Wisdom teeth can sometimes cause pain and jaw problems. Because they are the last teeth to erupt, they often compete with other molars for space, resulting in wisdom teeth impaction and other dental complications.
Additionally, wisdom teeth can cause swollen lymph nodes, especially when they become infected. Wisdom teeth are also more susceptible to bacteria accumulation. These bacteria, if allowed to remain in the mouth, can give rise to infection, causing lymph node swelling.
This article explains everything you need to know about wisdom teeth and swollen lymph nodes.
What are swollen lymph nodes?
The lymph nodes are glands that help fight infections and diseases. They are found in various parts of the body, including the armpit, chest, abdomen (belly), groin, and neck.
When there’s a problem with your body, such as in the case of a virus or bacterial infection, the lymph nodes in that area may swell or enlarge as they work to fight off the suspected disease. Thus, swollen lymph nodes indicate that your body isn’t faring well.
How do I know If wisdom teeth caused my swollen lymph nodes?
If the lymph nodes in your neck appear larger than usual, there’s an infection around that area, such as a throat infection, upper respiratory infection, viral illness, or tooth infection.
While you may need the help of a doctor to ascertain the cause of your swollen lymph nodes, below are some symptoms you’ll likely experience if wisdom teeth caused the swelling.
- Red or swollen gums
- Bleeding gums
- An unpleasant taste in your mouth
- Difficulty opening your mouth
- Jaw pain
- Facial swelling
- Swelling around the jaw
- Bad breath
How do wisdom teeth cause swollen lymph nodes?
A swollen lymph node is often a sign of an infection, and swelling around the jaw area most likely indicates a teeth infection (pericoronitis).
Since wisdom teeth are complicated to clean due to their position, food and bacteria can get trapped between the wisdom tooth and the gums or neighboring tooth. This can lead to a tooth infection and swollen lymph nodes.
The following can also cause wisdom teeth infection and swollen lymph nodes:
Wisdom teeth impaction
Sometimes, wisdom teeth cannot break through the gums, causing them to erupt or develop sideways partially. This condition makes them more prone to decay or cavity, causing tooth infections.
Natural body response
Injury can make the teeth more susceptible to infection, resulting in swollen lymph nodes around the jaw.
Wisdom tooth extraction
Although this is a rare cause of swollen lymph nodes, infections can sometimes occur after wisdom teeth removal.
If you experience an unpleasant taste in your mouth or a sudden fever after your wisdom teeth surgery, it’s often an indication that you have a wisdom tooth infection.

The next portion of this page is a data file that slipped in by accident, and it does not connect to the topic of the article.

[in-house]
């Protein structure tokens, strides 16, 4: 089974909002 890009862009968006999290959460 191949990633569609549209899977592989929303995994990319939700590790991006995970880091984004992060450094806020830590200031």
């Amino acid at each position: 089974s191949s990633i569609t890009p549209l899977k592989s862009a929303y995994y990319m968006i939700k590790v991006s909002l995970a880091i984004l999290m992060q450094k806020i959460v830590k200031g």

Treatment for swollen lymph nodes caused by wisdom teeth infection
Antibiotics like penicillin can help treat tooth infections and prevent the bacteria from spreading.
Over-the-counter drugs like aspirin and ibuprofen may also help lessen the pain associated with your swollen lymph nodes.
Consult your doctor to know what drugs are right for you.
Extracting the infected wisdom tooth will relieve jaw pain and swelling of your lymph nodes while eliminating all chances of a tooth re-infection.
Where the dentist feels a tooth extraction is unnecessary, he may recommend removing only the top part of your wisdom teeth (known as the operculum) to enable it to grow. This process is known as coronectomy.
Home remedies for swollen lymph nodes caused by wisdom teeth infection
Below are some simple treatments that may help relieve the pain and discomfort caused by swollen lymph nodes.
Apply a few drops of clove oil on a cotton ball and place it adjacent to the area causing pain. Leave for 5 minutes.
Dissolve some salt in warm water and swish for 30 seconds one to two times per day. This will help slow down the growth of bacteria in the mouth.
Note: This remedy won’t work if your wisdom tooth infection is caused by a poorly positioned or decayed wisdom tooth.
Blend some garlic to make a paste. Then mix the product with salt and apply it to the affected jaw. This solution can help to control the infection temporarily.
Teas such as peppermint tea have numbing properties that can help soothe the discomfort around your jaw. Place a cooled tea bag on the painful site, and leave for 5 minutes.
Dilute hydrogen peroxide in warm water and use it as a mouthwash. This solution will help eliminate some surface bacteria around the infection site.
Using a small-headed toothbrush, gently brush the area to break up the plaque or leftover food that is trapped.
Oral water irrigators can also effectively clear out the debris trapped under the operculum. However, you may need the assistance of a dentist to carry out the process efficiently.
Side note: The above home remedies will not cure the underlying cause of the problem. Get a dentist to treat your wisdom teeth infection.
Care after wisdom teeth removal
Below are some tips to help your gums heal properly after a wisdom teeth extraction
- Avoid alcohol and excessive physical activity
- Eat soft meals for the next few days after surgery and chew with your other teeth
- Avoid excessive rinsing of the mouth.
- Avoid smoking for 48 hours after the surgery
- Rinse the extraction site with salt water after eating for the next few days.
- Use an extra pillow to support your head at night
- Take pain-relieving medications for a few days if necessary (or as advised by your dentist)
If you have swollen lymph nodes in addition to gum inflammation or a bad taste in the mouth, then your wisdom tooth is to blame. We recommend you visit a dentist for professional advice and treatment.